Samsung Galaxy S6 is the company’s first flagship not to offer microSD expansion. Until the S6 and S6 edge duo all Galaxy Note and Galaxy S smartphones had memory expansion, and, in fact, it was one of the highlights of both series.
Samsung even supported moving App to SD card even when Google disabled the feature – a rarity these days. So, what happened with Samsung’s love of external storage?
Well, the company came up with its own UFS 2.0 storage, which uses “Command Queue” tech (as seen in Solid State Drives) for accelerating the speed of command execution. The new technology promises 2.7x faster performance than the eMMC 5.0 memory found in the previous crop of flagships and yes, the Galaxy S6 has one.
There lies to the key to the lack of a microSD slot. If you were to put an SD card on your Galaxy S6, you’d have compromised this blazing-fast performance. This is actually true for all 2014 high-end phones, but it seems Samsung wanted users to truly feel the difference this time around and has decided on not including the storage expansion on the feature list even if it made a lot of users sad.
Let’s see how fast it really is.
We ran AndroBench – a popular storage benchmark, which gauges the read and write performance of sequential and random operations. Samsung promised the new UFC 2.0 storage in Galaxy S6 is 2.7x faster in random read than the one used on the Galaxy S5. We found it to be even better – the Galaxy S6 did 20681 IOPS (input-output operations per second) at random read compared to 4858 IOPS of the Galaxy S5 on the same test. That’s 3.25x times better.
We also put the microSD slot to test, using the fastest microSD card we had around – a Transcend Premium 300x microSDHC UHS-1 Class 10 16GB. We tested the microSD read/write performance on both the Galaxy S5 and Galaxy Note 4. This should give you the idea of the performance drop you get when apps are accessing the microSD card instead of the fast internal storage.
The test results clearly put the Galaxy S6 on top of the sequential and random read, with massive lead over the competition. It was also the champ in random read operations, but is on par with the Galaxy Note 4 at the sequential write test.
And before you ask, all tested devices were on Android Lollipop. Also all tests were ran with h/w encryption turned off – which is the default setting under Android Lollipop.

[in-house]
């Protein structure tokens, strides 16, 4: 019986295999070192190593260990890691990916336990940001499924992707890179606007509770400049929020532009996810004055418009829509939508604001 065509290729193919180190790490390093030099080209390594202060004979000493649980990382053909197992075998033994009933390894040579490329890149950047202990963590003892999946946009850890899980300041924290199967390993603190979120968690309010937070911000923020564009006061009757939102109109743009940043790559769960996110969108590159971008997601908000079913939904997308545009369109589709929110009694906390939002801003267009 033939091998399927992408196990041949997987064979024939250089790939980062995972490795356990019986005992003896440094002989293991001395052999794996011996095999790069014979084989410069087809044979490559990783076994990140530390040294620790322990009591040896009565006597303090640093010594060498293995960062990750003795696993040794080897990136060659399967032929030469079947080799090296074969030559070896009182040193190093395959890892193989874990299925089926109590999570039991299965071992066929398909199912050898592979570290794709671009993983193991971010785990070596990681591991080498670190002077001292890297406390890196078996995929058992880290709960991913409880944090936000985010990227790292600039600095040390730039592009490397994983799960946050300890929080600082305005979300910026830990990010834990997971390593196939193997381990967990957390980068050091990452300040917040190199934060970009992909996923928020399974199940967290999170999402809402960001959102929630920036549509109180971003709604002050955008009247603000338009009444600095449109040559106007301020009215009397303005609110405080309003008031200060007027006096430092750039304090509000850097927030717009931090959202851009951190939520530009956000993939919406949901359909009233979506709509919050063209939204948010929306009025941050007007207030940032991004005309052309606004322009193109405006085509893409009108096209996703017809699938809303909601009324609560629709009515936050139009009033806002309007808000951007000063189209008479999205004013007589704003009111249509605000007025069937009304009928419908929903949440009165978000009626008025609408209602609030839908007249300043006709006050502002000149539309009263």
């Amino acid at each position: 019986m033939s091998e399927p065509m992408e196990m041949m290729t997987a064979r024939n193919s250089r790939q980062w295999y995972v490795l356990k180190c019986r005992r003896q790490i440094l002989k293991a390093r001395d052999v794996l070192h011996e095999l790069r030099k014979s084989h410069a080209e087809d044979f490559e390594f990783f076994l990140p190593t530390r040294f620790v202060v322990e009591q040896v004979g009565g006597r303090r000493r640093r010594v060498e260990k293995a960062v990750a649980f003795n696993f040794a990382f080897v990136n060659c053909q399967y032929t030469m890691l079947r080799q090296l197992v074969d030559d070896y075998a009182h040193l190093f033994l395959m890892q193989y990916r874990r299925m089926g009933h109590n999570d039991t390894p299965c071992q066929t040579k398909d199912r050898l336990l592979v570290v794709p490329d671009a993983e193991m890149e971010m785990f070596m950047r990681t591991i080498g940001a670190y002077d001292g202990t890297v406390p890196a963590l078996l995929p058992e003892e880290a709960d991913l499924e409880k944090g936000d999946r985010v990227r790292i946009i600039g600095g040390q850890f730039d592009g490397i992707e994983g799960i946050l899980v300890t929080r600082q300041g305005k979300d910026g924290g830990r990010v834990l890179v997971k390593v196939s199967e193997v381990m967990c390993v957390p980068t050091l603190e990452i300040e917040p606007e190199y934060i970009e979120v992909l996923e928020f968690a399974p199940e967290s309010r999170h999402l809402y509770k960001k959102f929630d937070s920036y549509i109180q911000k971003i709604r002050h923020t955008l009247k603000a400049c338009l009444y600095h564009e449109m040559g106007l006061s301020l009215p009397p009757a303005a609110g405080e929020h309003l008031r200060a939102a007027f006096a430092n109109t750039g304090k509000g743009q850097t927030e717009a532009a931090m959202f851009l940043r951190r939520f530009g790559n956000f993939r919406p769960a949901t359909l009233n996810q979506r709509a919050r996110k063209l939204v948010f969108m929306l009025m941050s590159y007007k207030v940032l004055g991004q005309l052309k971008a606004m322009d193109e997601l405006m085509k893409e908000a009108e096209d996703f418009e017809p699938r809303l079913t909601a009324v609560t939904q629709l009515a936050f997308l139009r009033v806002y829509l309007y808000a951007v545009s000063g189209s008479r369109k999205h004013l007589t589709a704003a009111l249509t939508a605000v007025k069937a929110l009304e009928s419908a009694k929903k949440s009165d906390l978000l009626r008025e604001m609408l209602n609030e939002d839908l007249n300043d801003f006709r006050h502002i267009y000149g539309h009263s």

Sequential Read, MB/s
Higher is better
Samsung Galaxy S6 317.85
LG G3 239.68
HTC One M9 239.19
Samsung Galaxy Note 4 212.45
Samsung Galaxy S5 206.85
Samsung Galaxy Note 4 microSD 78.41
Samsung Galaxy S5 microSD 43.02
Sequential Write, MB/s
Higher is better
Samsung Galaxy Note 4 126.69
HTC One M9 123.97
Samsung Galaxy S6 120.70
Samsung Galaxy S5 56.31
LG G3 39.53
Samsung Galaxy S5 microSD 11.25
Samsung Galaxy Note 4 microSD 10.73
Random Read, MB/s
MB/s, Higher is better
Samsung Galaxy S6 78.03
Samsung Galaxy Note 4 22.10
LG G3 21.81
HTC One M9 20.27
Samsung Galaxy S5 18.79
Samsung Galaxy Note 4 microSD 7.62
Samsung Galaxy S5 microSD 7.08
Random Write, MB/s
MB/s, Higher is better
Samsung Galaxy S6 20.74
HTC One M9 13.93
Samsung Galaxy Note 4 10.71
LG G3 9.42
Samsung Galaxy S5 6.91
Samsung Galaxy S5 microSD 0.69
Samsung Galaxy Note 4 microSD 0.67
As you can see, the new UFC 2.0 storage brought quite an improvement over the previous generation smartphones and the smartphone’s performance could have been seriously compromised if a microSD read or write was also in the equation. We know that cheap microSD storage is ideal for backup purposes and that is hardly going to change anytime soon, but perhaps it’s a fair guess that its days within high end smartphones are numbered.
Cloud storage can be just as effective for backups – being equally seamless when running in the background. And you do get 115GB worth of free OneDrive storage with each Galaxy S6, so that’s a start, isn’t it?